If we use the above-stated food and beverage argument for water consumption, we need to look at the facts of it. According to its research, the Mayo Clinic states that, on average, the food we eat contributes to only about 20 percent of our daily water intake. That leaves the other 80 percent to be consumed through beverages like water, soda, coffee, beer, fruit juice, etc. However, beer, coffee, soda and juice are diuretics and cause us to lose water. So their consumption is counterproductive in helping us hit the daily water quota we need to be healthy.

Moist And Healthy

Why do we need water to be healthy? Simply because it keeps our organs moist and healthy, helps move toxins out of the body and carries nutrients to our cells. When we don’t have enough water to do this, we begin experiencing negative (ill-health) effects like dry skin, constipation, headaches, fatigue, joint pain and allergies, among other issues. (I’d be curious to know if the doctor who said he had not drunk a single glass of water in a decade has any of these health concerns.)

OK, so this particular take on the study may not be in line with the full story of the study. So to get back to Valtin’s conclusion: “I have found no scientific proof that absolutely every person must ‘drink at least eight glasses of water a day.'” He also noted that the studies have been limited to somewhat sedentary adults who reside in temperate climates. Those two points are my biggest takeaway from the Dartmouth study.

If you want to be healthy, you must exercise and you must sleep. Both activities cause you to lose water through sweat. You also lose water through respiration, digestion, urination and bowel movements. What’s more, if you drink coffee, black tea, soda, alcohol or beer, or eat spicy food or take certain prescription medications, you are causing an ongoing diuretic effect and losing even more water as a result. Therefore, you need to drink more water to remain hydrated.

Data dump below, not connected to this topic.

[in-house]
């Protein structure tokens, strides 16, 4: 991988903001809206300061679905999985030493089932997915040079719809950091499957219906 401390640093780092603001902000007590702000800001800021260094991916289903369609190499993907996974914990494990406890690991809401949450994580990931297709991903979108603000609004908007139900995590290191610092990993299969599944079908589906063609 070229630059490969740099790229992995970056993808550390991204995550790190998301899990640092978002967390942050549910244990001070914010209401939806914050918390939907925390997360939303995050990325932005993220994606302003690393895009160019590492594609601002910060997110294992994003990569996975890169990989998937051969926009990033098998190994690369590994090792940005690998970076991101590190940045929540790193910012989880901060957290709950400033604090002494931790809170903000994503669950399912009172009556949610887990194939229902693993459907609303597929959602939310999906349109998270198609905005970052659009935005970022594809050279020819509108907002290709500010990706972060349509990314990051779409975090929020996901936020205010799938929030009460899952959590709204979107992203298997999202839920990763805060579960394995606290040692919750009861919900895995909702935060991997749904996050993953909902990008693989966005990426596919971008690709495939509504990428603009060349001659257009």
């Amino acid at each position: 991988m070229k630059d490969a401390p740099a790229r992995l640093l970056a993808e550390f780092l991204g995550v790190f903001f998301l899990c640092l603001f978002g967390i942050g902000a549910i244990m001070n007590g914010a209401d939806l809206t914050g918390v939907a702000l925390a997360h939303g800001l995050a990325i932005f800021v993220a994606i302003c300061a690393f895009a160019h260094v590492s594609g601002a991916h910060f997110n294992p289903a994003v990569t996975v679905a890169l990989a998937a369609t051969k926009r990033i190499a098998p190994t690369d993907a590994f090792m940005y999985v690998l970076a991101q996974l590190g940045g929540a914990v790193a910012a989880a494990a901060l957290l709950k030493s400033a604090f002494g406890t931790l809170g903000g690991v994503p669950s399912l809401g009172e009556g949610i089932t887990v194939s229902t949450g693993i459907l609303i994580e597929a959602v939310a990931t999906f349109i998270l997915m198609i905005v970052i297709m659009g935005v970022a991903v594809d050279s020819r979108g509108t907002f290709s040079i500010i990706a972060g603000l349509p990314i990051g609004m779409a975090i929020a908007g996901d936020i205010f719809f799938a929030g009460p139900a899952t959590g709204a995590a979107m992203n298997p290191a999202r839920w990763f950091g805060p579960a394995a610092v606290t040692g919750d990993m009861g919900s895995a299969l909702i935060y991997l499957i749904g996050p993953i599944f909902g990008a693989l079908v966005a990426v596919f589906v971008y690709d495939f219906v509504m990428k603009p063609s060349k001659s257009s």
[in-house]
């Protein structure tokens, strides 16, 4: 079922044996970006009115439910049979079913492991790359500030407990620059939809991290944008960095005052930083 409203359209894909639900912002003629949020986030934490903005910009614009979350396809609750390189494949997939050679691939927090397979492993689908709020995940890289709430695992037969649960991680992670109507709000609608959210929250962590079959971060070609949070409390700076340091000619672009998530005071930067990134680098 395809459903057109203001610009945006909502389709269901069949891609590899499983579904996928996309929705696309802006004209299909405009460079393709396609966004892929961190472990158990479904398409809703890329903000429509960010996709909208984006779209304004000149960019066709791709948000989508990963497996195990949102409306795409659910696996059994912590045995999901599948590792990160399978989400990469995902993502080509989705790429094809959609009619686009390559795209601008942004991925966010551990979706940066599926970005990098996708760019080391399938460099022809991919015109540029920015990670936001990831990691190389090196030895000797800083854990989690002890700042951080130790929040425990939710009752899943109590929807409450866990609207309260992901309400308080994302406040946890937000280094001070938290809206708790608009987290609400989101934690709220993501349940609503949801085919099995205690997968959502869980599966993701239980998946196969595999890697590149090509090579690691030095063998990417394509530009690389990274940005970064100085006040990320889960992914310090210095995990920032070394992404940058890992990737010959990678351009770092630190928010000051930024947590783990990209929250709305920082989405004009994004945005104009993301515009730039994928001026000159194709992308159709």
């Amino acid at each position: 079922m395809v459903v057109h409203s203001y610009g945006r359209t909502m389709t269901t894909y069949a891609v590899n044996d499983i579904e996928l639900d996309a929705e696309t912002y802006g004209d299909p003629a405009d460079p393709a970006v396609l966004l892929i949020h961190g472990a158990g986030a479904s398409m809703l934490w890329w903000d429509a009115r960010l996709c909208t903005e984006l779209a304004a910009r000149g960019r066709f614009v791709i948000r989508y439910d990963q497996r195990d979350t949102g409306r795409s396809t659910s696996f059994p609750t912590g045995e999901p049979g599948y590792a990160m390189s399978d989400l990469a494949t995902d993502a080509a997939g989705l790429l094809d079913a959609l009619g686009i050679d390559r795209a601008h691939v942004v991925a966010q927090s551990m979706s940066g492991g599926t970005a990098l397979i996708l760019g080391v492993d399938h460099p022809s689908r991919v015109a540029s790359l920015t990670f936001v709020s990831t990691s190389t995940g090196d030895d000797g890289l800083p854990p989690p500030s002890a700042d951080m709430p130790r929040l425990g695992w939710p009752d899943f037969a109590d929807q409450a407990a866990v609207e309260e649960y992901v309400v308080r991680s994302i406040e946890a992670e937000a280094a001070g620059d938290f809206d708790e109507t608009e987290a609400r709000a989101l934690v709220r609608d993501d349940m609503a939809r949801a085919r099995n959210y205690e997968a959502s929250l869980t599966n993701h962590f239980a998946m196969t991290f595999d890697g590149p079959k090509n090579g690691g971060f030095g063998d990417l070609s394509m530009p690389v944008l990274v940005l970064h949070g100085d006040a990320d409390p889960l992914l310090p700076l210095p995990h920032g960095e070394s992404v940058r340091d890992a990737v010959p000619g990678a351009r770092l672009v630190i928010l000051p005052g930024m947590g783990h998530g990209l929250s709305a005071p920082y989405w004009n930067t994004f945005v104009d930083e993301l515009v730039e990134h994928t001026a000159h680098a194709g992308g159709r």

I agree with Professor Valtin that the 8×8 rule is not for everyone. Maybe it’s not even for anyone. However, I don’t agree that we get enough water in the food and non-water beverages we consume. I see vast changes in wellness in my patients when they change their diets and replace diuretic beverages with water. Moreover, I think the limit of this study to sedentary adults in moderate climates tells a lot about the limitation to applying its conclusion. If you live in a warmer or dryer climate, and if you are active through work or exercise, then you certainly need to replenish larger quantities of lost fluids.

In the end, to be a healthy human, one must be roughly 60 percent water. When we’re low on our level, we experience the effects of ill health. While you may not need 64 ounces per day, you still need to remain hydrated. And drinking pure water is the way to do this.


  1. Water: How much should you drink every day? — Mayo Clinic
  2. 8×8 study prompts a deluge in the press (as well as in puns) — Dartmouth Medicine
  3. “Drink At Least 8 Glasses Of Water A Day” — Really? — Dartmouth Medical School


Dr. Mark Wiley

By Dr. Mark Wiley

Dr. Mark Wiley is an internationally renowned mind-body health practitioner, author, motivational speaker and teacher. He holds doctorates in both Oriental and alternative medicine, has done research in eight countries and has developed a model of health and wellness grounded in a self-directed, self-cure approach. Dr. Wiley has written 14 books and more than 500 articles. He serves on the Health Advisory Boards of several wellness centers and associations while focusing his attention on helping people achieve healthy and balanced lives through his work with Easy Health Options® and his company, Tambuli Media.